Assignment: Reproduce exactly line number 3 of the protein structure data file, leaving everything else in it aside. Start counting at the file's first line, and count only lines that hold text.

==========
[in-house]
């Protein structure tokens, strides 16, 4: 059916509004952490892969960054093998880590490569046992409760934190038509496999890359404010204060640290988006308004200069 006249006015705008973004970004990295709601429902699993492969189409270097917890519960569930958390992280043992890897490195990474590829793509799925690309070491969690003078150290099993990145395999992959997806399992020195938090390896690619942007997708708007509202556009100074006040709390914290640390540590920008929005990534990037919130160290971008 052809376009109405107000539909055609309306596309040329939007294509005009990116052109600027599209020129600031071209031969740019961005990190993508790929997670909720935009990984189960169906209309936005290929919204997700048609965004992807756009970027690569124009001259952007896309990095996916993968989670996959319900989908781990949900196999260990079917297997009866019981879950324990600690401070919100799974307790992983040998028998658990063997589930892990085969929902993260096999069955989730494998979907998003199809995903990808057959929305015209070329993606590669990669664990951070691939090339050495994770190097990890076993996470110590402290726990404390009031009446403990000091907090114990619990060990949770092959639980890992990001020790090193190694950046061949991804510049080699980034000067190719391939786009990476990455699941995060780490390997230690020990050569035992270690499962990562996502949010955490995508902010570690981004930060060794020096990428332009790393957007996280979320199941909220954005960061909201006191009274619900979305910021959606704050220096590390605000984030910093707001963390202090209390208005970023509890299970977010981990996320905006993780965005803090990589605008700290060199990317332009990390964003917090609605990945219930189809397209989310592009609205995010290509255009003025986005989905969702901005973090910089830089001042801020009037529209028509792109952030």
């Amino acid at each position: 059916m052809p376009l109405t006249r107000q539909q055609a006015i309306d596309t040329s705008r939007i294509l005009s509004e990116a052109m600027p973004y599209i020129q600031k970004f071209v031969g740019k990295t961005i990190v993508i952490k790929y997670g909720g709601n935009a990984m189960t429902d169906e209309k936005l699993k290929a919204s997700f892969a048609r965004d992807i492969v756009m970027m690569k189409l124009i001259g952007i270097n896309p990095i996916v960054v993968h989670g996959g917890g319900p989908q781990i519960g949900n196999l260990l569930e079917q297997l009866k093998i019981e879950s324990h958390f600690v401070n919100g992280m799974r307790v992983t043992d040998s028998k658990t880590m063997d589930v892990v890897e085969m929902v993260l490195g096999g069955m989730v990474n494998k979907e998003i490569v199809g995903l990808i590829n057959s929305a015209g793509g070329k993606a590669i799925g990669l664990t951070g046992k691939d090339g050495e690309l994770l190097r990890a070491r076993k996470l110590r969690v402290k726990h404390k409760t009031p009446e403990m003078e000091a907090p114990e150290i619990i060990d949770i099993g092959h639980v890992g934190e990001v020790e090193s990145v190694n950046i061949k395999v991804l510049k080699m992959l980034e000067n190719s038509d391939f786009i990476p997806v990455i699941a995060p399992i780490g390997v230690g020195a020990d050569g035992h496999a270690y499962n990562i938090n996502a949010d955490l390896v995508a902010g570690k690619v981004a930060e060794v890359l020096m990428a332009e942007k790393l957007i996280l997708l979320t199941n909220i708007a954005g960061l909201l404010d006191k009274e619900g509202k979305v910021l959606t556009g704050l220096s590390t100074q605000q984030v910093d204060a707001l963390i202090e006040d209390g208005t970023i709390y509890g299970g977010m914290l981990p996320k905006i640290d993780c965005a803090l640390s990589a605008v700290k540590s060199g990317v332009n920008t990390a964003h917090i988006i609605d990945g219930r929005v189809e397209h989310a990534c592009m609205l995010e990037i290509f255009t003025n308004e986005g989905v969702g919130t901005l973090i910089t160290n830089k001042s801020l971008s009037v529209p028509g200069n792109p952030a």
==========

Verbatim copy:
């Amino acid at each position: 059916m052809p376009l109405t006249r107000q539909q055609a006015i309306d596309t040329s705008r939007i294509l005009s509004e990116a052109m600027p973004y599209i020129q600031k970004f071209v031969g740019k990295t961005i990190v993508i952490k790929y997670g909720g709601n935009a990984m189960t429902d169906e209309k936005l699993k290929a919204s997700f892969a048609r965004d992807i492969v756009m970027m690569k189409l124009i001259g952007i270097n896309p990095i996916v960054v993968h989670g996959g917890g319900p989908q781990i519960g949900n196999l260990l569930e079917q297997l009866k093998i019981e879950s324990h958390f600690v401070n919100g992280m799974r307790v992983t043992d040998s028998k658990t880590m063997d589930v892990v890897e085969m929902v993260l490195g096999g069955m989730v990474n494998k979907e998003i490569v199809g995903l990808i590829n057959s929305a015209g793509g070329k993606a590669i799925g990669l664990t951070g046992k691939d090339g050495e690309l994770l190097r990890a070491r076993k996470l110590r969690v402290k726990h404390k409760t009031p009446e403990m003078e000091a907090p114990e150290i619990i060990d949770i099993g092959h639980v890992g934190e990001v020790e090193s990145v190694n950046i061949k395999v991804l510049k080699m992959l980034e000067n190719s038509d391939f786009i990476p997806v990455i699941a995060p399992i780490g390997v230690g020195a020990d050569g035992h496999a270690y499962n990562i938090n996502a949010d955490l390896v995508a902010g570690k690619v981004a930060e060794v890359l020096m990428a332009e942007k790393l957007i996280l997708l979320t199941n909220i708007a954005g960061l909201l404010d006191k009274e619900g509202k979305v910021l959606t556009g704050l220096s590390t100074q605000q984030v910093d204060a707001l963390i202090e006040d209390g208005t970023i709390y509890g299970g977010m914290l981990p996320k905006i640290d993780c965005a803090l640390s990589a605008v700290k540590s060199g990317v332009n920008t990390a964003h917090i988006i609605d990945g219930r929005v189809e397209h989310a990534c592009m609205l995010e990037i290509f255009t003025n308004e986005g989905v969702g919130t901005l973090i910089t160290n830089k001042s801020l971008s009037v529209p028509g200069n792109p952030a």